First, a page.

Cummins expects big growth from its alternative-fuels business, CEO says

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Columbus, Indiana-based Cummins Inc. expects to see big growth in its alternative-fuels business over the next several years, but the path from here to there is a bit unclear, Cummins CEO Jennifer Rumsey said this week.

“By 2030, we’re going to see a lot of change starting to happen” with regards to adoption of emerging technology, Rumsey said at Tuesday’s Green Truck Summit. Rumsey was the keynote speaker at the event, which was held at the J.W. Marriott in downtown Indianapolis in conjunction with this week’s Work Truck Summit trade show at the Indiana Convention Center.

In recent years Cummins has invested more than $900 million into what has been called its New Power unit, which encompasses emerging power sources such as electrification and hydrogen. That figure includes research and development, capital investments and corporate acquisitions.

The unit, which Cummins this week rebranded as Accelera by Cummins, currently represents a small fraction of the company’s overall revenues. Rumsey told summit attendees that Cummins expects to bring in between $350 million and $400 million this year from Accelera.

As a point of comparison, Cummins reported total revenue of $28 billion—a company record—in 2022. Of that total, $176 million—less than 1%—came from what is now the Accelera segment.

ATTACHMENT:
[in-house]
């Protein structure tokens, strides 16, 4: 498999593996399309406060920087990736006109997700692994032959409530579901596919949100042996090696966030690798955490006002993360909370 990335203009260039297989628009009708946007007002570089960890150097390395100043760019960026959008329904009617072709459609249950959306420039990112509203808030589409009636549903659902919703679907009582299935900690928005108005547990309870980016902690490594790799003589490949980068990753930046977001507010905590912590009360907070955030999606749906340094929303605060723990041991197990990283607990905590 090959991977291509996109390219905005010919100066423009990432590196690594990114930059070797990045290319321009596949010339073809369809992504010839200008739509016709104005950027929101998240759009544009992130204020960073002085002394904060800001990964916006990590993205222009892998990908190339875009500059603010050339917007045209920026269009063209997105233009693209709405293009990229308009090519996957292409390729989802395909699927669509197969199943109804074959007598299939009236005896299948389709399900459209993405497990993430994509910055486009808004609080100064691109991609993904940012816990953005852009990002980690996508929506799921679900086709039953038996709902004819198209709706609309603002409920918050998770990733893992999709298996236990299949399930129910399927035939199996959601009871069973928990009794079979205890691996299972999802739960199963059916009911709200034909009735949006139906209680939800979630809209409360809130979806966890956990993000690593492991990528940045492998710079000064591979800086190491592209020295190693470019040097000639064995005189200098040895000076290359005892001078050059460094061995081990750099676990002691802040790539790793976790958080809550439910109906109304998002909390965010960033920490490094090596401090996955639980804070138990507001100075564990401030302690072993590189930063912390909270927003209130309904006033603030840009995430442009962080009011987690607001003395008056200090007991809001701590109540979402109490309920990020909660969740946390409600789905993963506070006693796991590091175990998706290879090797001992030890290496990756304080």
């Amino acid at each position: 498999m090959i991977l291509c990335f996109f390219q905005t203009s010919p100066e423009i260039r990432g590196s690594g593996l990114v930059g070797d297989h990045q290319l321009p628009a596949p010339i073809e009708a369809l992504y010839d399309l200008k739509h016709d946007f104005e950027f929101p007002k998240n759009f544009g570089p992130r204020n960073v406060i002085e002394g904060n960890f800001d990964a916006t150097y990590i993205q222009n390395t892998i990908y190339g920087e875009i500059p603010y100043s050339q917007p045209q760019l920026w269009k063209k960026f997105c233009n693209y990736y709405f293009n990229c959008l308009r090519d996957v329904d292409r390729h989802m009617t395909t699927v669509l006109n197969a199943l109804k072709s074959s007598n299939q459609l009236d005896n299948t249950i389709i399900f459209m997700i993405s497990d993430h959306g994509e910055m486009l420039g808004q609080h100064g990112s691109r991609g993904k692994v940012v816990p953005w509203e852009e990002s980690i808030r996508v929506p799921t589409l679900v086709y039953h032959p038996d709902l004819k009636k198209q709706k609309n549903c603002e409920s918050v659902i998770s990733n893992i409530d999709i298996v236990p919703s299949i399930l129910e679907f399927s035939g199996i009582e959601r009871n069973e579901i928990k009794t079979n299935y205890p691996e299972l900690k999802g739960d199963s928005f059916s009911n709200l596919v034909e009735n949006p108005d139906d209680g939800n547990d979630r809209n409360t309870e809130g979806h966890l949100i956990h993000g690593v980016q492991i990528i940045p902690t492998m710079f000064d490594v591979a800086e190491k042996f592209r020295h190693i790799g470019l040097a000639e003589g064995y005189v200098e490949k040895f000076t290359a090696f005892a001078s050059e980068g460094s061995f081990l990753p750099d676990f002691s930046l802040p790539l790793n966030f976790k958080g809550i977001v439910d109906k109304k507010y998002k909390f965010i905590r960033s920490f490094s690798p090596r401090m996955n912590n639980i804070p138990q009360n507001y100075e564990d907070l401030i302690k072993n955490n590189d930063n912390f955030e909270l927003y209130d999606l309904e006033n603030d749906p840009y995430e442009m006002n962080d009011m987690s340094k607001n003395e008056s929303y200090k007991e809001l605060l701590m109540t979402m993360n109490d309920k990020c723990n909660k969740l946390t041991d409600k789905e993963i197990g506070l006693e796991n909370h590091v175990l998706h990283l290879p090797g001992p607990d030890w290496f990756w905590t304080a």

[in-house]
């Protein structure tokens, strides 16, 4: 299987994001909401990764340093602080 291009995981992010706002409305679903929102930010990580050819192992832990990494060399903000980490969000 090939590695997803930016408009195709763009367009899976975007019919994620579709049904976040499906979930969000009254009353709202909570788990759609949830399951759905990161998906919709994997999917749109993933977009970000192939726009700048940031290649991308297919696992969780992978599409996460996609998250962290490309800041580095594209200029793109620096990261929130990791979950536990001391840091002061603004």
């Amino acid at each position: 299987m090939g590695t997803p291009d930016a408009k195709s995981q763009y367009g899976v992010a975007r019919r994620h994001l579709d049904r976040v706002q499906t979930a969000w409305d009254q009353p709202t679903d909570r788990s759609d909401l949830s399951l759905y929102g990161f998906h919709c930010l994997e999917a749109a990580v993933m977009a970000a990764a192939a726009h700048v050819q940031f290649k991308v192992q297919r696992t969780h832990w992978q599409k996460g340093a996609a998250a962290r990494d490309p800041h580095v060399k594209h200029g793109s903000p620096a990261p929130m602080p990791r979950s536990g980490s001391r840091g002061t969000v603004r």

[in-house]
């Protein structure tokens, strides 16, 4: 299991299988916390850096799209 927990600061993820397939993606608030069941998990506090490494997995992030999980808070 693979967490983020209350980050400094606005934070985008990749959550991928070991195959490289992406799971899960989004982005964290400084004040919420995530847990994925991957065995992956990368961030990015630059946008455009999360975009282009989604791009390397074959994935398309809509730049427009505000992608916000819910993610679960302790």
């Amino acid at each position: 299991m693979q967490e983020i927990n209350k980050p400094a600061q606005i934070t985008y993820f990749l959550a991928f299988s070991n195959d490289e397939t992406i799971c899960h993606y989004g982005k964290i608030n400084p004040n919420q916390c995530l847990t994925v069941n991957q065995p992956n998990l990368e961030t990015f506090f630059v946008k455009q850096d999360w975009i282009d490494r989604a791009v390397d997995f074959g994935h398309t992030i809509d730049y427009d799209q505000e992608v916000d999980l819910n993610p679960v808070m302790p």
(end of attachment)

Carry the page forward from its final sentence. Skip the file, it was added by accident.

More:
But by 2030, Cummins expects its Accelera revenue to be between $6 billion and $13 billion, Rumsey said. The wide range reflects the uncertainty inherent in the transition to alternative fuels.

“The reality is, the rate of adoption of these technologies is uncertain,” Rumsey said, while adding that Cummins also expects to see growth in other part of its business.

Especially as the technologies continue to emerge, Rumsey said, Cummins expects that its customers will use a variety of different options depending on their needs. “Many different solutions will coexist.”

Factors ranging from the capabilities of a particular technology to the cost of implementation and the availability of supporting infrastructure all play a role in which technology will best suit a customer’s needs, Rumsey said.

As the industry continues to evolve, Rumsey said, regulations and public incentives will also be important. She cited the Infrastructure Investment and Jobs Act, signed in late 2021, and the Inflation Reduction Act of 2022 as two sources of federal funding that will help boost green-energy technologies.

Rumsey also mentioned a Cummins-led project that will develop battery charging and hydrogen fueling stations for medium- and heavy-duty vehicles along Interstate 80 in Indiana, Illinois and Ohio. The project will receive $1.25 million in federal funding through the 2021 infrastructure bill. It was among seven similar projects around the country that will share a combined $7.4 million in funding, the U.S. Department of Energy announced last month.

Discussion of alternative-fuel technologies hasn’t been limited to the Green Truck Summit. Many companies have been touting their new technologies all week at both the Green Truck Summit and at Work Truck Week.

Several manufacturers, including Mack Trucks, Isuzu, Ram Commercial, Hino Trucks, The Shyft Group,  Workhorse Group and Bollinger Motors, all unveiled electric vehicles at the event this week.

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